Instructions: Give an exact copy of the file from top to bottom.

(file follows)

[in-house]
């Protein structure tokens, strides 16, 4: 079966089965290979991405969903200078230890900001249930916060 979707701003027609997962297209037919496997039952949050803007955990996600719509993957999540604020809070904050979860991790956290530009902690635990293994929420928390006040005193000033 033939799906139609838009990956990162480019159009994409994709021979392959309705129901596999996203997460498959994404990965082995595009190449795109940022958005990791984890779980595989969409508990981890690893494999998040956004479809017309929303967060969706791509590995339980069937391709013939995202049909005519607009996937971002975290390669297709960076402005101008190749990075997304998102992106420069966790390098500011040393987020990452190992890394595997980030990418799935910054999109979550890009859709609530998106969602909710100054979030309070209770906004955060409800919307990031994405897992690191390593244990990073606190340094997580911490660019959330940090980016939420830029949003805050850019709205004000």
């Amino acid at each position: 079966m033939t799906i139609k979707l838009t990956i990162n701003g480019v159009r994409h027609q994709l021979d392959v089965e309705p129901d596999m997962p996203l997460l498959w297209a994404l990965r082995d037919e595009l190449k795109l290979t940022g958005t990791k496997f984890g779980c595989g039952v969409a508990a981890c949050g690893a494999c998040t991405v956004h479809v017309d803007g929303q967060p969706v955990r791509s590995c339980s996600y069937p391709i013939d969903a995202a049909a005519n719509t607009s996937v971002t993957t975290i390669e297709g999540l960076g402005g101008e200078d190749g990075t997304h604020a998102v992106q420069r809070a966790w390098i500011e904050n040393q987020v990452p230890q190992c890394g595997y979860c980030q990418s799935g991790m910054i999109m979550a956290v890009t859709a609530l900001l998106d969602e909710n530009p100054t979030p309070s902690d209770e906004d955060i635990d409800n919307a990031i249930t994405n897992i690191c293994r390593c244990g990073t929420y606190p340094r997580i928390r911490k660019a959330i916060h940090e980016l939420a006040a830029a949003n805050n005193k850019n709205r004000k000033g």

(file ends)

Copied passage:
[in-house]
């Protein structure tokens, strides 16, 4: 079966089965290979991405969903200078230890900001249930916060 979707701003027609997962297209037919496997039952949050803007955990996600719509993957999540604020809070904050979860991790956290530009902690635990293994929420928390006040005193000033 033939799906139609838009990956990162480019159009994409994709021979392959309705129901596999996203997460498959994404990965082995595009190449795109940022958005990791984890779980595989969409508990981890690893494999998040956004479809017309929303967060969706791509590995339980069937391709013939995202049909005519607009996937971002975290390669297709960076402005101008190749990075997304998102992106420069966790390098500011040393987020990452190992890394595997980030990418799935910054999109979550890009859709609530998106969602909710100054979030309070209770906004955060409800919307990031994405897992690191390593244990990073606190340094997580911490660019959330940090980016939420830029949003805050850019709205004000």
């Amino acid at each position: 079966m033939t799906i139609k979707l838009t990956i990162n701003g480019v159009r994409h027609q994709l021979d392959v089965e309705p129901d596999m997962p996203l997460l498959w297209a994404l990965r082995d037919e595009l190449k795109l290979t940022g958005t990791k496997f984890g779980c595989g039952v969409a508990a981890c949050g690893a494999c998040t991405v956004h479809v017309d803007g929303q967060p969706v955990r791509s590995c339980s996600y069937p391709i013939d969903a995202a049909a005519n719509t607009s996937v971002t993957t975290i390669e297709g999540l960076g402005g101008e200078d190749g990075t997304h604020a998102v992106q420069r809070a966790w390098i500011e904050n040393q987020v990452p230890q190992c890394g595997y979860c980030q990418s799935g991790m910054i999109m979550a956290v890009t859709a609530l900001l998106d969602e909710n530009p100054t979030p309070s902690d209770e906004d955060i635990d409800n919307a990031i249930t994405n897992i690191c293994r390593c244990g990073t929420y606190p340094r997580i928390r911490k660019a959330i916060h940090e980016l939420a006040a830029a949003n805050n005193k850019n709205r004000k000033g």